INDUSTRY RESEARCH: Hotel and restaurant leaders report on the state of security from budgets to breaches and investment plans.
2020 Hotel & Restaurant Security Study
Dorothy Creamer, Editor-in-Chief, HT; Cihan Cobanoglu, Ph.D., College of Hospitality and Tourism Leaders, University of South Florida; Katerina Berezina, Ph.D., Assistant Professor, Dept. of Nutrition and Hospitality Management, University of Mississippi
The saying among security experts goes, “There are two types of companies: those that have had a security breach and those that don’t know yet that they have been breached.”
Hospitality has been a target of hackers for many reasons, perhaps sometimes due to a sluggishness to roll out appropriate measures to protect organizations. Data has not only become a commodity for hotels and restaurants – but for hackers and fraudsters as well. News of security lapses in the hospitality industry have become increasingly common. In 2017, BakerHostetler Data Security Incident Response Report put hospitality as the fourth most impacted industry for data breaches after healthcare, finance and higher education. As more ways to utilize guest information for nefarious gain materialize, bad actors who seek ways to access valuable data from businesses will not be deterred.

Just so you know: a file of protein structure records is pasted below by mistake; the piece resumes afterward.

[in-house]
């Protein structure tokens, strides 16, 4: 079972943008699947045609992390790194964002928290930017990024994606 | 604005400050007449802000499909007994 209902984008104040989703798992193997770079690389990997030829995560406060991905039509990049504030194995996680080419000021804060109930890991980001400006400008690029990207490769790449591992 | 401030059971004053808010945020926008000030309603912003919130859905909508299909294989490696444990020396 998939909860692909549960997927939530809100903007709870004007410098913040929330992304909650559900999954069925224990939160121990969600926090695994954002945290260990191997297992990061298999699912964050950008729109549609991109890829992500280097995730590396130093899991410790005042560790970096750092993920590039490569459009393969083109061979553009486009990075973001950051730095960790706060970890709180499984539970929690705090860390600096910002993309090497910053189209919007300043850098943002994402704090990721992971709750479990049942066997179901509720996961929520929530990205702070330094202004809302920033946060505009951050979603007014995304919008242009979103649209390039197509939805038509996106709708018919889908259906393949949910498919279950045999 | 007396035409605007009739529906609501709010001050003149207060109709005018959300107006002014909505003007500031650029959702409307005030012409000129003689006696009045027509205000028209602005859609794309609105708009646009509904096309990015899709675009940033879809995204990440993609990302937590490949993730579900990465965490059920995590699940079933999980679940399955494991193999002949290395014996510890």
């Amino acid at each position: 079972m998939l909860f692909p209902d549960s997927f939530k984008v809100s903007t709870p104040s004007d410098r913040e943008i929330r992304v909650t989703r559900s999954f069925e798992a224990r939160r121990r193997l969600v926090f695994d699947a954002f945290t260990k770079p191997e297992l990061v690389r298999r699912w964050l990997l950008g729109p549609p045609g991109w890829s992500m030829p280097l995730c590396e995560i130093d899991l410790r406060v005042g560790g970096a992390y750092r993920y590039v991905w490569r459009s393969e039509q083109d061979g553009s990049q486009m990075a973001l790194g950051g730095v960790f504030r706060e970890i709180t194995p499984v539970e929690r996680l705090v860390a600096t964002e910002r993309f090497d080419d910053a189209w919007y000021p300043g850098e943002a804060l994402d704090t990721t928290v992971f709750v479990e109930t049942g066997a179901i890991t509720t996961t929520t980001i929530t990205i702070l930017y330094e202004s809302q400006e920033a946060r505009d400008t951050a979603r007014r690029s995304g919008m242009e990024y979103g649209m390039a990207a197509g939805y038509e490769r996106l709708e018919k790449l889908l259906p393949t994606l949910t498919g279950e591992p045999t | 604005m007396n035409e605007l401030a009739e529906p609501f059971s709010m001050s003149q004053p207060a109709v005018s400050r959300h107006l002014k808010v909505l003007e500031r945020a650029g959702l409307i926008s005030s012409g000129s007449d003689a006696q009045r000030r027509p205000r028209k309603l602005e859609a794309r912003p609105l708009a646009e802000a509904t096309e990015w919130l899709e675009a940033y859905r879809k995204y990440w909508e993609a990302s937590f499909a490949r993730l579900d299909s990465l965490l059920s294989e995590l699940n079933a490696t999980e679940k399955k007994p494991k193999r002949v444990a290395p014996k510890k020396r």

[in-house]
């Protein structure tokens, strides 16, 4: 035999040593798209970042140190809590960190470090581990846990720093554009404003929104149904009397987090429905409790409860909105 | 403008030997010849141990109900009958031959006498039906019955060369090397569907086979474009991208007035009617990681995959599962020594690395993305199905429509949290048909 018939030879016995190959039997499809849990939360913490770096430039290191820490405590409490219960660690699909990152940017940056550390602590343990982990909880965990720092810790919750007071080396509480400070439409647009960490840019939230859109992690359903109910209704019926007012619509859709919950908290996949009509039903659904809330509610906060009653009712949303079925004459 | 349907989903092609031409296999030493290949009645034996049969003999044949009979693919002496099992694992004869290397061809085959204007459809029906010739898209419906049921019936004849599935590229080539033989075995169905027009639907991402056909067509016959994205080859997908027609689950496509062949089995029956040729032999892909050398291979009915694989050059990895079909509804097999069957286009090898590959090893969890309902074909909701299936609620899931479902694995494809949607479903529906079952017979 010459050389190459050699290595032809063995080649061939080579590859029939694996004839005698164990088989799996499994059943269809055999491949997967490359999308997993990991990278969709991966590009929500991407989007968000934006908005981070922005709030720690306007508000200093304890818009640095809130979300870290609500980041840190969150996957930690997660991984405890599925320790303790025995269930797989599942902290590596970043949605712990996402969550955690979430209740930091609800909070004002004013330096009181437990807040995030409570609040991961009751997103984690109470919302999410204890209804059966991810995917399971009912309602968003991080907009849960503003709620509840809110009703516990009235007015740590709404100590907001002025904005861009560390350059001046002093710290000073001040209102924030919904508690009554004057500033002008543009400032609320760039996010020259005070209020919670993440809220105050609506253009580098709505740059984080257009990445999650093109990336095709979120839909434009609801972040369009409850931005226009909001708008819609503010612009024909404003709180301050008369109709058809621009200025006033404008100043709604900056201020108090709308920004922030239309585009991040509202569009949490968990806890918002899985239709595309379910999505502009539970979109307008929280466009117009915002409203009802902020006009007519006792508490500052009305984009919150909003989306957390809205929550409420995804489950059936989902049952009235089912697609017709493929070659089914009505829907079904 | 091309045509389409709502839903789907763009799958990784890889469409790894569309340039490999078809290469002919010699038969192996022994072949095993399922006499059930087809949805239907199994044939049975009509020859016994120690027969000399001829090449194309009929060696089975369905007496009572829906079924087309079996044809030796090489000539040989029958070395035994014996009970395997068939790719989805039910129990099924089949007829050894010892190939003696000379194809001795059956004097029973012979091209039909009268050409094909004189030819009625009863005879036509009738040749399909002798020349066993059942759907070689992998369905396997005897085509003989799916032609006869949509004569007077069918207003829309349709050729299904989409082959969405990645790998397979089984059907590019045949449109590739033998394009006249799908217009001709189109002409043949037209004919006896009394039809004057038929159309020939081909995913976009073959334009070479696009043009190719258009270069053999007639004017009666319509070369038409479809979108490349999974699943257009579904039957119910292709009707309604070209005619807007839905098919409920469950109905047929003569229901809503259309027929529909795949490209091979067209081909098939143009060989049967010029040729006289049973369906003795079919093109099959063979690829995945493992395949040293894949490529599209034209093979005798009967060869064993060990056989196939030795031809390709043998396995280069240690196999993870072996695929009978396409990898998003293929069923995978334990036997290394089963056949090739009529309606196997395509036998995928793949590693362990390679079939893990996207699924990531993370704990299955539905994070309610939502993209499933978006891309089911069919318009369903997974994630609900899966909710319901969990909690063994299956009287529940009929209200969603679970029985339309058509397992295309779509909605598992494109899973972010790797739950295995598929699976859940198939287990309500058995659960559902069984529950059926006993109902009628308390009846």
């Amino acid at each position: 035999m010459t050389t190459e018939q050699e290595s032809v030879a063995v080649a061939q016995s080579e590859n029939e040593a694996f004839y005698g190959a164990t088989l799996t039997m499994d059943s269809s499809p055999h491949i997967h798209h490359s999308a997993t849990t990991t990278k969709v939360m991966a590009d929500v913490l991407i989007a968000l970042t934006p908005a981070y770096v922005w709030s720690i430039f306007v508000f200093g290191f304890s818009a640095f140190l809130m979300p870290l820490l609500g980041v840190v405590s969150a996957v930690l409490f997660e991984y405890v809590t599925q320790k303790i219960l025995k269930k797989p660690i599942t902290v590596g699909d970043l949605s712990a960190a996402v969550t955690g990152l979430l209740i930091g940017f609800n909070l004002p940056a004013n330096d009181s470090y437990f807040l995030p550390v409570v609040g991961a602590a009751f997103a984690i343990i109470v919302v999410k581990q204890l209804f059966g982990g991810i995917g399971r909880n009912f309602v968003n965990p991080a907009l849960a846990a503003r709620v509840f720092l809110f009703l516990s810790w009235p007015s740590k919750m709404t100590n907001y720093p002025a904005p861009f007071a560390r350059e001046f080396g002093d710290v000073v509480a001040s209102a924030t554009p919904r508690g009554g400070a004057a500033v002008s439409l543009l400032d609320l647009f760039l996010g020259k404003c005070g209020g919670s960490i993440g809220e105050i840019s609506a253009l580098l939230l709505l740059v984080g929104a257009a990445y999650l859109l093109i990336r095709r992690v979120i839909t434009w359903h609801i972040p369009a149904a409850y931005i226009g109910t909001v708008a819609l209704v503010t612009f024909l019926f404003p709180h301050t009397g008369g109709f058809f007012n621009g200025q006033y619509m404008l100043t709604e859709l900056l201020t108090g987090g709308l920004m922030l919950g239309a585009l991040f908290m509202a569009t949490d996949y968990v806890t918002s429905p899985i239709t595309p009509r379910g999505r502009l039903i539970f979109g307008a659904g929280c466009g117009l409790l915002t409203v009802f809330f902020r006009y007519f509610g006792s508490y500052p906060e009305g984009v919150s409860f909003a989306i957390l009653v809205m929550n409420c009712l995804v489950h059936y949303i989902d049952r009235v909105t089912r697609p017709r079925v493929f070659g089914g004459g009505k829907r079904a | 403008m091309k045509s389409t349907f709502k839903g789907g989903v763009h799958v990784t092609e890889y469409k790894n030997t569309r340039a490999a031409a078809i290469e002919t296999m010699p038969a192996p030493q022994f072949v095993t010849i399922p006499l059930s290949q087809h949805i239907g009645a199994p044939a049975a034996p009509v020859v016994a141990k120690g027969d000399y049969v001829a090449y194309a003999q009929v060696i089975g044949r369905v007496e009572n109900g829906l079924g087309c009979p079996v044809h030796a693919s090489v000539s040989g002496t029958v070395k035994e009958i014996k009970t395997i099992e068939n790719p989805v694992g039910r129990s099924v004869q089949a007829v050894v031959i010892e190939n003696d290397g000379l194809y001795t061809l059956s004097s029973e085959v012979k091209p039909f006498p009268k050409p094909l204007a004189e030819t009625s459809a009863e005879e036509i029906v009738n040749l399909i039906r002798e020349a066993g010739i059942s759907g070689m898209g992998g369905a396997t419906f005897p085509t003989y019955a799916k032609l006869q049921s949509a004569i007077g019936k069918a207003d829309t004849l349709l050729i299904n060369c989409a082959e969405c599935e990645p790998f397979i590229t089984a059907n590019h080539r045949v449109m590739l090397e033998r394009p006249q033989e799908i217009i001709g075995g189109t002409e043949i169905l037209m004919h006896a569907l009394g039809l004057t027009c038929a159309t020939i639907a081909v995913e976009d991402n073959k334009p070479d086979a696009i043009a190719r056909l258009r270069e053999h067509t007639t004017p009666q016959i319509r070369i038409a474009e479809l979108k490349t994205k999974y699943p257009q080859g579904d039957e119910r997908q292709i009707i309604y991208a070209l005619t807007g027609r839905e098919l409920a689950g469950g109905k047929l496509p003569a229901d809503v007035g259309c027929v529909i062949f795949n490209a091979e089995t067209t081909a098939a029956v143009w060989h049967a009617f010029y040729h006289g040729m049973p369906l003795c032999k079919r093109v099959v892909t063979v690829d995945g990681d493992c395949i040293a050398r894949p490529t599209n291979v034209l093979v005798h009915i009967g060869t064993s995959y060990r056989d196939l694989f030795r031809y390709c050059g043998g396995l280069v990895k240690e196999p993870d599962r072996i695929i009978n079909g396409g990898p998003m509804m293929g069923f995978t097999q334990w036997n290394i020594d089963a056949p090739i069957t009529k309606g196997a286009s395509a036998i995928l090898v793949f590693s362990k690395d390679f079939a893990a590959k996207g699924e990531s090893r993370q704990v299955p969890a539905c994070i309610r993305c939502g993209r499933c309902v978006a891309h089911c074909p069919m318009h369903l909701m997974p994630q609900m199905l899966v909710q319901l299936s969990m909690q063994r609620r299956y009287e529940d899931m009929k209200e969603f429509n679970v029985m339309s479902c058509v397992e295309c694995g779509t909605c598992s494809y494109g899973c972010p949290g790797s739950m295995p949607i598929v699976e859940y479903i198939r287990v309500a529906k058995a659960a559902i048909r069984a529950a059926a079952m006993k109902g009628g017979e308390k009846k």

One well-placed security roadblock simply becomes a mere detour for fraudsters to find new routes to valuable guest, payment and business data. With this, companies need to be hyper-vigilant, which can yield confusion, frustration and a general sense of hopelessness as business struggle to stay ahead of the security curve – or curveballs.
In Hospitality Technology’s 2020 Payment & Data Security Study, hotel and restaurant operators pull back the curtain on security investments, strategy and frustration points to provide a fuller picture of the state of security in hospitality.